Why Aussies are changing superannuation funds

Australians walking. Australian money notes. Superannuation concept.
Millions of Aussies are considering switching their superannuation to a more sustainable option. (Source: Getty)

Almost 8 million Aussies (46 per cent) with superannuation or managed funds are considering switching to a more sustainable option over the next two years, new research has found, with younger women most likely to make the switch.

The majority (87 per cent) of Aussies thought a sustainable investment option was appealing, the Colonial First State survey of more than 4,500 people found. But a lack of knowledge about sustainability (50 per cent), concerns about fund performance (41 per cent) and fees (34 per cent) were the main barriers stopping Aussies from making the switch.

Independent financial adviser and the head of advice at Bruining Partners, David McGregor, said many Aussies were keen to invest sustainably, but they didn’t want to do so at the detriment of their returns.

“At the end of the day, it’s important that your money services your purpose, which is to fund your retirement,” McGregor said.

McGregor recommended checking the fund’s investment fees and performance. Independent research ratings companies like MorningStar could give you an idea of performance, he added.

Check what the fund is invested in

Superannuation funds can avoid investing in ‘bad’ industries, such as fossil fuels, weapons, animal testing and tobacco. They can also positively invest in ‘good’ industries, such as renewable energy and affordable housing.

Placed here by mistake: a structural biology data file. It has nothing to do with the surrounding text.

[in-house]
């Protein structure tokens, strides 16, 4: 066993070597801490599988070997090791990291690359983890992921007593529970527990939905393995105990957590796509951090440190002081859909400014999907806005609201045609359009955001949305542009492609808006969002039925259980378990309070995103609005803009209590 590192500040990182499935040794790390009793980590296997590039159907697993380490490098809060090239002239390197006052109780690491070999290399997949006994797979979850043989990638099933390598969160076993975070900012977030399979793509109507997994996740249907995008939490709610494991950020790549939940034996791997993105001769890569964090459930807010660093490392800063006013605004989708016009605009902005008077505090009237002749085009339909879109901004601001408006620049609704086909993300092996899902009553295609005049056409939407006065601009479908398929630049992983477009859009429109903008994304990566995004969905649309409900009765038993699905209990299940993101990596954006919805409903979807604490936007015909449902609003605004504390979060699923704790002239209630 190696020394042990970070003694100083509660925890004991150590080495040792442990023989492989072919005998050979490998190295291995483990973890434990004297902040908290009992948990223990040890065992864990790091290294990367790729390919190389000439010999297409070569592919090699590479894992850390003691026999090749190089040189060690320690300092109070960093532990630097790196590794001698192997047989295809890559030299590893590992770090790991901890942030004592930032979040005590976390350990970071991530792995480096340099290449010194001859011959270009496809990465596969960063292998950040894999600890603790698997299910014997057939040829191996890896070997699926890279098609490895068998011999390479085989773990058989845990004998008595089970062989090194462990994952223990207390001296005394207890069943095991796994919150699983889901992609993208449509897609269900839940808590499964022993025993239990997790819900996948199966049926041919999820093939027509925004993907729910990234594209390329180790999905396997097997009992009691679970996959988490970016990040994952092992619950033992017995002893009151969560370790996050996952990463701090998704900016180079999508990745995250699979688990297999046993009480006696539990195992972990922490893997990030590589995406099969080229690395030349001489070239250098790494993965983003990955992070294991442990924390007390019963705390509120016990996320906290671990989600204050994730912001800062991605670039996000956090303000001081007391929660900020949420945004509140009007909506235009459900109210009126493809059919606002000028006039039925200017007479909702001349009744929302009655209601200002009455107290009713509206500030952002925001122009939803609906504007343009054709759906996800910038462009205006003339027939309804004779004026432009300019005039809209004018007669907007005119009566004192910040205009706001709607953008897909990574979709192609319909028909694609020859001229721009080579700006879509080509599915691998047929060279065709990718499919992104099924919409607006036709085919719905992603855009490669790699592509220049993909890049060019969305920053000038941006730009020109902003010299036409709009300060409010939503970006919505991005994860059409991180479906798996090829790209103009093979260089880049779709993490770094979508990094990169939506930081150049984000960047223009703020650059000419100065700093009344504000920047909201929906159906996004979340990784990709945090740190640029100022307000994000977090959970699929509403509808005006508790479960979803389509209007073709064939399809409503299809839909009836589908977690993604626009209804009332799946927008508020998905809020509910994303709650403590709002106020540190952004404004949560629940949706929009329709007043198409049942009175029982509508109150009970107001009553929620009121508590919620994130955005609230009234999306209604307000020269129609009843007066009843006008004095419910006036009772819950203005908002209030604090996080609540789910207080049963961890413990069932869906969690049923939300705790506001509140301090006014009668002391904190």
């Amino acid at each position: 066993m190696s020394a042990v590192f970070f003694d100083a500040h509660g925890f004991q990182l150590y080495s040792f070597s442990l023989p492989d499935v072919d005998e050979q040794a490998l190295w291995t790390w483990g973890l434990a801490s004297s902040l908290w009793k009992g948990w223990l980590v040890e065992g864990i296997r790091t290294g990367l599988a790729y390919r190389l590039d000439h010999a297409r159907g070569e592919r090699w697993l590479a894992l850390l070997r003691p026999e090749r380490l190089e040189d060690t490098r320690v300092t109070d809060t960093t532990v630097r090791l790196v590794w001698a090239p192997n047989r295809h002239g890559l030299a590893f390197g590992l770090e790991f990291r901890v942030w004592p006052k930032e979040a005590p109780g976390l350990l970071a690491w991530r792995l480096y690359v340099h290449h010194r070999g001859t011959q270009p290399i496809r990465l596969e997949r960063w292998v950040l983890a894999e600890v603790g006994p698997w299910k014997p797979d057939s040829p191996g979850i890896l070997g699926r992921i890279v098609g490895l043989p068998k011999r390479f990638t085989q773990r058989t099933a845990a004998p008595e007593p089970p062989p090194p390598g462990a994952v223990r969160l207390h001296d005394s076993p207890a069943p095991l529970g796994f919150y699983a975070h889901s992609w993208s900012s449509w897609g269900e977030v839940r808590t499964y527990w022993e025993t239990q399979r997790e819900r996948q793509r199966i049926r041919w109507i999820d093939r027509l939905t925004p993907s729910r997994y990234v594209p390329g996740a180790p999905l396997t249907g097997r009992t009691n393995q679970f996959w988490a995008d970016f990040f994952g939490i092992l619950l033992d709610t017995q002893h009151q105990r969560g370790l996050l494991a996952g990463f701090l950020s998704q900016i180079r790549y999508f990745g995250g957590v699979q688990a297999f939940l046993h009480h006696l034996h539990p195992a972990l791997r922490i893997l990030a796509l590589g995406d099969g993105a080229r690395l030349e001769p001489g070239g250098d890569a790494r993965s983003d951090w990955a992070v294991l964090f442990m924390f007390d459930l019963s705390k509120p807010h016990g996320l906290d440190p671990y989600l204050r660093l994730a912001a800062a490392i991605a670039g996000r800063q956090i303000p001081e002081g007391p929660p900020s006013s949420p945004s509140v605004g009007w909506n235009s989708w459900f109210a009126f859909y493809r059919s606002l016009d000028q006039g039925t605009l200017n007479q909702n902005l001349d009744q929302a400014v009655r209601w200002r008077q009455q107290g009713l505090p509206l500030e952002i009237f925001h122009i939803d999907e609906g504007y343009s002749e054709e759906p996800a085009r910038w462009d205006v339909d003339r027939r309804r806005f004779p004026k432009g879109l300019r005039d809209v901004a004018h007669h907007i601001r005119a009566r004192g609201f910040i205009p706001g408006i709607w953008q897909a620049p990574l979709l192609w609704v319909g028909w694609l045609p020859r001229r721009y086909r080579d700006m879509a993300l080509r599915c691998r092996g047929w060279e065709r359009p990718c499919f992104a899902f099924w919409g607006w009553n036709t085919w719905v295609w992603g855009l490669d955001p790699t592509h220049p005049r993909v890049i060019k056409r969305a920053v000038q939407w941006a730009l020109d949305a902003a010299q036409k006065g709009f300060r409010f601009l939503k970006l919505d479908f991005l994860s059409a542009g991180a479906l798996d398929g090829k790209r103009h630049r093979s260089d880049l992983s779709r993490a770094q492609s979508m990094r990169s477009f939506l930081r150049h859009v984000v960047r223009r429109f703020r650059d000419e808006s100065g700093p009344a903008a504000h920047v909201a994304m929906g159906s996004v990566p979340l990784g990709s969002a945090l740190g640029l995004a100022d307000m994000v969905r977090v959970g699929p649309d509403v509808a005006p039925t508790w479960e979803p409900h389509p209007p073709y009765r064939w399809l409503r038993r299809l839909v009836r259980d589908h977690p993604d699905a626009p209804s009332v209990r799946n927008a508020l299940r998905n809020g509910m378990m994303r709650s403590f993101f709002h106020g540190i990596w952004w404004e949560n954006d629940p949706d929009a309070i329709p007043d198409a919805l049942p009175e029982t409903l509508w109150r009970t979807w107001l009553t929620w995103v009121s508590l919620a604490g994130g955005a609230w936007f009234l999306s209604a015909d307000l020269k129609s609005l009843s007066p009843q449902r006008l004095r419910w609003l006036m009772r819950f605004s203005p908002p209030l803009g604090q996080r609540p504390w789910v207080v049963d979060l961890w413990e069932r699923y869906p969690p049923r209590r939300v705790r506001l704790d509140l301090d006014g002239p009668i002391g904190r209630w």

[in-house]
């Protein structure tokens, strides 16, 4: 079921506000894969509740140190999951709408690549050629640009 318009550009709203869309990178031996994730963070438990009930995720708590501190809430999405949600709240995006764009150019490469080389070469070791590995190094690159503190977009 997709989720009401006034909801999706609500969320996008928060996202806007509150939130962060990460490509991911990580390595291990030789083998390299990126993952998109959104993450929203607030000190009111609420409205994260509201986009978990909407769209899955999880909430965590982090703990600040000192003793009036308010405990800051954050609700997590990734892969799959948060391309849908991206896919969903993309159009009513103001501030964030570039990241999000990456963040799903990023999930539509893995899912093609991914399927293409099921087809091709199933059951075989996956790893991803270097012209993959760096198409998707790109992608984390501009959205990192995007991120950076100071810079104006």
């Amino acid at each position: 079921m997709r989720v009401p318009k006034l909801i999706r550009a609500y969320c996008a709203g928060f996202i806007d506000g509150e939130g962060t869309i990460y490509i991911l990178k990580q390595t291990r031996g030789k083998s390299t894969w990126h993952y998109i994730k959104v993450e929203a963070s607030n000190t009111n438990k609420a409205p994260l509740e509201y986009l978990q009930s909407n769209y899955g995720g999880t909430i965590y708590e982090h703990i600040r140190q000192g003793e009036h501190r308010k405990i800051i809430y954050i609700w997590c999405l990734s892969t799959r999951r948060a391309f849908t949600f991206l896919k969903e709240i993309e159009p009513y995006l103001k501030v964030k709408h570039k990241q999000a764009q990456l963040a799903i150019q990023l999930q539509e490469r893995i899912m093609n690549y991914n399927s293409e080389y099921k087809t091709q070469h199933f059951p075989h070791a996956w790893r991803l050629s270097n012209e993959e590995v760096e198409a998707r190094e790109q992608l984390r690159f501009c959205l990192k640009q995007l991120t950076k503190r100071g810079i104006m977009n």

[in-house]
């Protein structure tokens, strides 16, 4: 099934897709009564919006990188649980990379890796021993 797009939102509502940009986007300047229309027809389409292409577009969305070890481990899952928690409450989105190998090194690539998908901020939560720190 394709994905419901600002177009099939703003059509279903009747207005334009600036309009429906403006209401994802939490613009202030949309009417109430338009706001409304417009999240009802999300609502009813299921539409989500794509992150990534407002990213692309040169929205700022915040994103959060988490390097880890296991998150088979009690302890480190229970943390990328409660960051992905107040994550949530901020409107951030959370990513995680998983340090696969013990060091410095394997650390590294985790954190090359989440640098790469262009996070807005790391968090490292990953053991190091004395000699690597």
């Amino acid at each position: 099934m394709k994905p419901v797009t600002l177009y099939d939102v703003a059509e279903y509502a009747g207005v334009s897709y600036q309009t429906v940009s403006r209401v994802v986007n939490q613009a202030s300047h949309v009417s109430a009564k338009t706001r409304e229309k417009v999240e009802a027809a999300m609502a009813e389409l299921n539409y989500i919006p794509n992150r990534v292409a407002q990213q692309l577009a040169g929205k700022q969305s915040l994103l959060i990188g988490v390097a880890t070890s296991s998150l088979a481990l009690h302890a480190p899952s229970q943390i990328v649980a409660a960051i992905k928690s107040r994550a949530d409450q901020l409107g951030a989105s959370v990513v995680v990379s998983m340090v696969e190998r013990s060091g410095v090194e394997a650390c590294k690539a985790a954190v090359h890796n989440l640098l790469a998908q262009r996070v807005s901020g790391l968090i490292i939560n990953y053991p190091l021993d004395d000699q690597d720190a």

It’s worth taking the time to see what the fund is and isn’t invested in, McGregor said, but be prepared for the fund to not meet every single one of your values.

“Unless you have enough money to create your own bespoke portfolio, which is usually more than $1 million, you just need to find one that strikes the right balance for you,” he said.

Christian Super, for instance, has religious-based values and has made impact investments in renewable energy and community infrastructure. On the other hand, they also value the “sanctity of life” and don’t invest in companies that create oral contraceptives or IUDs.

Aussies ranked climate change solutions (36 per cent), affordable housing (36 per cent), protecting the natural environments and biodiversity (33 per cent) and healthcare solutions (33 per cent) as the top four areas they wanted to invest in.

On the other end of the scale, Aussies wanted to avoid investing in weapons and firearms (39 per cent), animal cruelty (38 per cent), pornography (33 per cent) and tobacco (31 per cent).

The research comes as Colonial First State launches its Thrive+ sustainable growth fund in partnership with former US vice-president Al Gore.

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